Black screen on boot
This article provides a solution to an issue where restarting a Windows x86-based computer fails with black screen.
Applies to: Windows Server 2012 R2
Original KB number: 155053
When you restart a Windows x86-based computer, the computer stops with an empty, black screen immediately after the power-on self test (POST) is completed.
The master boot record (MBR), partition tables, boot sector, or NTLDR file is corrupted.
Create a Windows boot disk to start the computer.
If you can start the computer without errors, the damage is limited to the master boot record (MBR), boot sector, or the NTLDR file. After Windows is running, immediately back up any data of value. Use Disk Administrator to verify that partitions on the boot drive are the correct size. If there are invalid partitions, the best solution is to re-create those partitions and reformat the affected drives, then restore the data from the most recent back up tape. If the system cannot be started from a Windows boot disk, you will most likely have to reinstall Windows and restore from tape.
Run the latest virus scanning software to verify no virus is present. MS-DOS-based virus software is sufficient for this purpose, even if the file system is NTFS. MS-DOS-based virus programs can be run from an MS-DOS boot disk.
Ensure the master boot record (MBR) is valid. Boot from a virus-free MS-DOS version 5.0 or later boot disk with FDISK on it. Run the
If your computer is infected virus, using the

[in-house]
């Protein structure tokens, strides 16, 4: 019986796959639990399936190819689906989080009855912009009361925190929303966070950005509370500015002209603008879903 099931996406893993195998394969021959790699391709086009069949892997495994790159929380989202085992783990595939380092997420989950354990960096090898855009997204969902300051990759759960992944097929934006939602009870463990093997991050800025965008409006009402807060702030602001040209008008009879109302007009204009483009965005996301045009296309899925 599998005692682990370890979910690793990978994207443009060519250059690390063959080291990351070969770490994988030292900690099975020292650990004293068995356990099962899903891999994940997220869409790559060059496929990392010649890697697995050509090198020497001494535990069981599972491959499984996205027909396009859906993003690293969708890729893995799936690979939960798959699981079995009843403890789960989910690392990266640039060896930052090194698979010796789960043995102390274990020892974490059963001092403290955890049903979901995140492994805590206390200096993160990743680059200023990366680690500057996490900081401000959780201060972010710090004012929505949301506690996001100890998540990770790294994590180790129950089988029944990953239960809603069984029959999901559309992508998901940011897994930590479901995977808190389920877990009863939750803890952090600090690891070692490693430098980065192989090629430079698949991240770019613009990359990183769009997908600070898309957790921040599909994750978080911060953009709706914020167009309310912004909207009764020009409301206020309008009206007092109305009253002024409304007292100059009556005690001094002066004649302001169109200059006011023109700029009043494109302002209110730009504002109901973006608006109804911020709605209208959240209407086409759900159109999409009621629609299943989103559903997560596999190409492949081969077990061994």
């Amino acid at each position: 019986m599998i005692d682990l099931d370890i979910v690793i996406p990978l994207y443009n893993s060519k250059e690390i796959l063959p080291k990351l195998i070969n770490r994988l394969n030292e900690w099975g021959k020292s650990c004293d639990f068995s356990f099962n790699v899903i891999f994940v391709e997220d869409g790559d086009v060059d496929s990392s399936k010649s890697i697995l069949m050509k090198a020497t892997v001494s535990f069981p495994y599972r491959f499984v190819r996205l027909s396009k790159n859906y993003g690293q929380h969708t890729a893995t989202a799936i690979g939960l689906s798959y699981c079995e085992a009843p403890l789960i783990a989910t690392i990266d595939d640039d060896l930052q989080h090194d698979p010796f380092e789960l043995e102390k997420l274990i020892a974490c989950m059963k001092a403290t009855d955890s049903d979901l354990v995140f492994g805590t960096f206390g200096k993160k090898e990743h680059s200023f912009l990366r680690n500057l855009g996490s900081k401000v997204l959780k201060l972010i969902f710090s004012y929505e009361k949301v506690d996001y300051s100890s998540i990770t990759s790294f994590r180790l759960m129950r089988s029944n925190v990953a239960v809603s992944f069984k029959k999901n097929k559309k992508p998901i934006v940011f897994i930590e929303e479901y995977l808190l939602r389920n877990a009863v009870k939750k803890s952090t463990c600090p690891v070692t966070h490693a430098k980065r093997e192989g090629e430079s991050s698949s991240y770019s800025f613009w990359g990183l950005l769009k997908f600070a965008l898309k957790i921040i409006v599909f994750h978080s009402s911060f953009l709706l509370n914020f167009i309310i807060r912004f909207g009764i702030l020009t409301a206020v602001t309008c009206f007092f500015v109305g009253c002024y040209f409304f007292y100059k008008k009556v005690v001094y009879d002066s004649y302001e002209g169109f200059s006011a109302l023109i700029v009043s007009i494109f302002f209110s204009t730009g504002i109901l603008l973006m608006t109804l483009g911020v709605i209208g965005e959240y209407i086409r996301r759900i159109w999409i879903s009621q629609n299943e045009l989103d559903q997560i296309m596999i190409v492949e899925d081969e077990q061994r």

FDISK /MBRswitch may prevent you from being able to start your computer. Before using the
FDISK /MBRcommand, you should be certain that your computer is not infected with a virus.
If the primary boot partition is a file allocation table (FAT) partition, boot from an MS-DOS disk, perform a
SYS C:command to make the drive MS-DOS bootable, and then perform step 5 to replace the Windows boot sector.
Run Windows Setup and choose the Repair option. Choose the Inspect boot Sector and Restore Startup Environment options. If the boot sector on the boot drive is corrupted, this should repair it.
If the system still fails to boot correctly, use Attrib.exe or File Manager to remove the file attributes from the NTLDR file located in the root of the system partition. Copy a new NTLDR file from the i386 directory of the Windows CD-ROM to replace the existing one.
If you are running Windows and the system partition is NTFS, you may have a fragmented MFT that prevents the system from booting.